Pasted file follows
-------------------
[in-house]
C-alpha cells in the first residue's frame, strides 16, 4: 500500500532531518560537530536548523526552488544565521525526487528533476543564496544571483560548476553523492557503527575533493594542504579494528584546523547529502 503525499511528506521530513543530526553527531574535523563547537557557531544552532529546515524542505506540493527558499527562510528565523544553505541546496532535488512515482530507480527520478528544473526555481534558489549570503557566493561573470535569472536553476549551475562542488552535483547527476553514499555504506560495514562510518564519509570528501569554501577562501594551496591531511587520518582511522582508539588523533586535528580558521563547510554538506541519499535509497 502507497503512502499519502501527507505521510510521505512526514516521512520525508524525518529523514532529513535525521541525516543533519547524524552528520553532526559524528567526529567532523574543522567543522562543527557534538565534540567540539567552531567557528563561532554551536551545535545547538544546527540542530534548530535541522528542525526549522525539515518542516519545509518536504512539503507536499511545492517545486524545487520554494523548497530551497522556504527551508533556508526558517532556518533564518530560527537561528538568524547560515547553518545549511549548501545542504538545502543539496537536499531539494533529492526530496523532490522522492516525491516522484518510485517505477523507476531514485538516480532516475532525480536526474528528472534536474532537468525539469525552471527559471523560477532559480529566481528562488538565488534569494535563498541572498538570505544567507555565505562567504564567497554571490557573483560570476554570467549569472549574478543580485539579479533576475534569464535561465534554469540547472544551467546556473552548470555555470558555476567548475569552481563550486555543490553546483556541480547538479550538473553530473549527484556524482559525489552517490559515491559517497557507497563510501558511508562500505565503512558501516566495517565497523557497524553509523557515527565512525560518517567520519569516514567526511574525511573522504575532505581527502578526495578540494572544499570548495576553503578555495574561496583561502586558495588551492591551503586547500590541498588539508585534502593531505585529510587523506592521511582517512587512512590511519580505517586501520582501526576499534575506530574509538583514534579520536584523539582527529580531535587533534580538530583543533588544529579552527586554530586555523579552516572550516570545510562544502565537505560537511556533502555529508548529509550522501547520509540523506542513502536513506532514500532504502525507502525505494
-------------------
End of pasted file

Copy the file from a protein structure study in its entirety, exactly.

[in-house]
C-alpha cells in the first residue's frame, strides 16, 4: 500500500532531518560537530536548523526552488544565521525526487528533476543564496544571483560548476553523492557503527575533493594542504579494528584546523547529502 503525499511528506521530513543530526553527531574535523563547537557557531544552532529546515524542505506540493527558499527562510528565523544553505541546496532535488512515482530507480527520478528544473526555481534558489549570503557566493561573470535569472536553476549551475562542488552535483547527476553514499555504506560495514562510518564519509570528501569554501577562501594551496591531511587520518582511522582508539588523533586535528580558521563547510554538506541519499535509497 502507497503512502499519502501527507505521510510521505512526514516521512520525508524525518529523514532529513535525521541525516543533519547524524552528520553532526559524528567526529567532523574543522567543522562543527557534538565534540567540539567552531567557528563561532554551536551545535545547538544546527540542530534548530535541522528542525526549522525539515518542516519545509518536504512539503507536499511545492517545486524545487520554494523548497530551497522556504527551508533556508526558517532556518533564518530560527537561528538568524547560515547553518545549511549548501545542504538545502543539496537536499531539494533529492526530496523532490522522492516525491516522484518510485517505477523507476531514485538516480532516475532525480536526474528528472534536474532537468525539469525552471527559471523560477532559480529566481528562488538565488534569494535563498541572498538570505544567507555565505562567504564567497554571490557573483560570476554570467549569472549574478543580485539579479533576475534569464535561465534554469540547472544551467546556473552548470555555470558555476567548475569552481563550486555543490553546483556541480547538479550538473553530473549527484556524482559525489552517490559515491559517497557507497563510501558511508562500505565503512558501516566495517565497523557497524553509523557515527565512525560518517567520519569516514567526511574525511573522504575532505581527502578526495578540494572544499570548495576553503578555495574561496583561502586558495588551492591551503586547500590541498588539508585534502593531505585529510587523506592521511582517512587512512590511519580505517586501520582501526576499534575506530574509538583514534579520536584523539582527529580531535587533534580538530583543533588544529579552527586554530586555523579552516572550516570545510562544502565537505560537511556533502555529508548529509550522501547520509540523506542513502536513506532514500532504502525507502525505494